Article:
MRI: Acquisition of a High-Resolution Micro-Computed Tomography System for Multidisciplinary STEM Research and Undergraduate Training
The National Science Foundation
Division of Biological Infrastructure, Major Research Instrumentation Program
Award Date: 08/20/2015 | Award Amount: $379,130 | Effective Dates: 09/01/2015 – 08/31/2018 | Award ID: DBI-1531850
Project Personnel: Principal Investigator Scott Kirkton (Biology) with co-PIs John Rieffel (Computer Science), Leo Fleishman (Biology), Robert Olberg (Biology), Jennifer Currey (Bioengineering), and Senior Personnel David Hodgson (Mechanical Engineering), Steven Rice (Biology), and Nicole Theodosiou (Biology).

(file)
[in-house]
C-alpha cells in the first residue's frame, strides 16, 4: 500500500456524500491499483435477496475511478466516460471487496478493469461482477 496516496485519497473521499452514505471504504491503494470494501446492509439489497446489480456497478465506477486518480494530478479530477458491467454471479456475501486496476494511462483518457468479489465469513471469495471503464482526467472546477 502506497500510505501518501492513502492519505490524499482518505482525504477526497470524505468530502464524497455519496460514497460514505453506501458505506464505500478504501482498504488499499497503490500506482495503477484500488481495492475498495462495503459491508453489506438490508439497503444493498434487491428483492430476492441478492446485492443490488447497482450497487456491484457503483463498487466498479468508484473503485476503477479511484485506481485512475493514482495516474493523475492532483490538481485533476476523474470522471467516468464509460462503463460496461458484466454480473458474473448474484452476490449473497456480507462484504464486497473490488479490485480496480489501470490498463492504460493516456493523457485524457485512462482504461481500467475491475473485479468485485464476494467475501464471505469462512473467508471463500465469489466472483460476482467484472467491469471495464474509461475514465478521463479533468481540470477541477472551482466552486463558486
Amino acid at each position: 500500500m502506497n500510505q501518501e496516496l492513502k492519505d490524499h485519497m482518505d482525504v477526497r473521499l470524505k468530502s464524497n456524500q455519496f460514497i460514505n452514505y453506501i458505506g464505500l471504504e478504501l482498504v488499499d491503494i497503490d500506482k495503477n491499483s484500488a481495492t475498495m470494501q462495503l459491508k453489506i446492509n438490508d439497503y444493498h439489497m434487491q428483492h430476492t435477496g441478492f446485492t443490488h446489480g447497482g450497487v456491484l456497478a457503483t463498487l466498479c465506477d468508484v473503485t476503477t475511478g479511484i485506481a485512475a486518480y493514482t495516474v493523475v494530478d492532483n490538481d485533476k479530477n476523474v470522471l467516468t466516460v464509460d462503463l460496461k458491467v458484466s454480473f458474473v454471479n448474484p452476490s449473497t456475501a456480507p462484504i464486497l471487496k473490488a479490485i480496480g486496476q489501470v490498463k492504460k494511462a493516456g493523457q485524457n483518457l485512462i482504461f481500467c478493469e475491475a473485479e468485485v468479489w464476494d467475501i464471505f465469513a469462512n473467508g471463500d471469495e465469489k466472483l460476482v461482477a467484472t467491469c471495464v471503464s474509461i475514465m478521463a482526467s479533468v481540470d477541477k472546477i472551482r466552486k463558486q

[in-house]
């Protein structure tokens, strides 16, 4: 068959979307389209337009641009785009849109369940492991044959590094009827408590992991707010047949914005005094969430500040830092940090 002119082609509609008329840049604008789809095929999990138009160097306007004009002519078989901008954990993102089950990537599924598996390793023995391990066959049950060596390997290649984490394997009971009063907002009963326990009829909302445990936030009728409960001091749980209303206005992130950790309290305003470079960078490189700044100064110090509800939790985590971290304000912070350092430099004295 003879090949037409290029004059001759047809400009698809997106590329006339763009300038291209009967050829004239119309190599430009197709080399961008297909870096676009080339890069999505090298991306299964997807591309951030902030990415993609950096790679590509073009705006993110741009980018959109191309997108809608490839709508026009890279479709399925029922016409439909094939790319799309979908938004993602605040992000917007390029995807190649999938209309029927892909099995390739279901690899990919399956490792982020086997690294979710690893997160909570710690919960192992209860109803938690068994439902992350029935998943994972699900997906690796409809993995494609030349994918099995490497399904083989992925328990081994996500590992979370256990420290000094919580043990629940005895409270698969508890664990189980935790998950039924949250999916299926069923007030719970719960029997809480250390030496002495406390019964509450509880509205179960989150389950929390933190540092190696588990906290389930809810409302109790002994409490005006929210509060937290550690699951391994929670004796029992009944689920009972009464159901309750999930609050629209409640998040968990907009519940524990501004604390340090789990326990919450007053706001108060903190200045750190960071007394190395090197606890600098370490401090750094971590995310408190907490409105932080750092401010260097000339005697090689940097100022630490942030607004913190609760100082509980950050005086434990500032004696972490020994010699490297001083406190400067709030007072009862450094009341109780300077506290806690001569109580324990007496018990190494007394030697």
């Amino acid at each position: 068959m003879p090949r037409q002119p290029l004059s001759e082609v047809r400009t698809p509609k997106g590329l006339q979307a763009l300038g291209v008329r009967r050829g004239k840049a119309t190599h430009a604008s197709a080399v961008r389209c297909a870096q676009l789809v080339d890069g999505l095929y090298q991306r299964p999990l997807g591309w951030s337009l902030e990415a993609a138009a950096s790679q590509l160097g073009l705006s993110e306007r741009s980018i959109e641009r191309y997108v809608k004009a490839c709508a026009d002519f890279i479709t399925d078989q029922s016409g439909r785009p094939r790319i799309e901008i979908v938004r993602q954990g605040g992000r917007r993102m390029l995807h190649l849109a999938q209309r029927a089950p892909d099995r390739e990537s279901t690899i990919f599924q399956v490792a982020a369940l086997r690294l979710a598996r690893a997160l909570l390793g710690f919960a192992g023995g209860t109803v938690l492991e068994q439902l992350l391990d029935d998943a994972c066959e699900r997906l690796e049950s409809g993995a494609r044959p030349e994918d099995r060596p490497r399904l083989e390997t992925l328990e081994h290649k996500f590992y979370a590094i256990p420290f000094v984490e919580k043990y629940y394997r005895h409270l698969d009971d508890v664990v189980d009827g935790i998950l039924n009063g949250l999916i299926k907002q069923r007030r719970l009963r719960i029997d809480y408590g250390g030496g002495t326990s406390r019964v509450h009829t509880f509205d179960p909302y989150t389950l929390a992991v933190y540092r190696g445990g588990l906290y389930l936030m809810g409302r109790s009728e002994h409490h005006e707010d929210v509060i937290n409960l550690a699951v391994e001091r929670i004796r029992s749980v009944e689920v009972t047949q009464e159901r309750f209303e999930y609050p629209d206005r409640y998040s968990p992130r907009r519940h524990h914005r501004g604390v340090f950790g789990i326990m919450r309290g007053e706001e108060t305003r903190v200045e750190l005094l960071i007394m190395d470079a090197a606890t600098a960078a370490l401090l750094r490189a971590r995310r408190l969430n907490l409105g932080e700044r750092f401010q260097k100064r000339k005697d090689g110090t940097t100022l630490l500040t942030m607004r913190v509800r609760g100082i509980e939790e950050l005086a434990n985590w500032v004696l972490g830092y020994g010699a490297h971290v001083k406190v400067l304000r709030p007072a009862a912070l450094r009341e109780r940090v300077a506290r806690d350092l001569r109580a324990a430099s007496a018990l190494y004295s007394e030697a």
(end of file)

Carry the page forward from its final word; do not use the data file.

Project Summary: This Major Research Instrumentation (MRI) grant provides funding for the acquisition of the high-resolution micro-computed tomography (µCT) system. This instrument will provide a nondestructive method to visualize complex internal structures of a sample ranging from micro to macro scales. Analysis of µCT images can address fundamental structure-function questions in science, technology, engineering, and mathematics (STEM). The accessibility to structure-function relationships combined with the lack of complicated sample preparation makes µCT research a clear entry point to engage undergraduates in meaningful STEM research. This project will enhance both multidisciplinary and interdisciplinary STEM research at Union College that will influence external researchers and build future collaborations. The project will provide access to research training to increase student interest in pursuing graduate STEM study and improve the scientific and technical research infrastructure of our country and will allow Union College students to interact with cutting-edge µCT technology and its capabilities through a wide variety of STEM classes. Union College has established K-12 outreach programs aimed at encouraging students from traditionally underrepresented groups to enter STEM fields and an undergraduate program (DUE-1356398) that provides scholarships and intensive cohort mentoring with educational enrichment activities to increase undergraduate retention and achievement in STEM disciplines. This project will enhance the work of these groups by leading students through exciting, hands-on µCT imaging with associated 3D printing modules. The goal of these outreach activities is to help students see themselves as future scientists and engineers.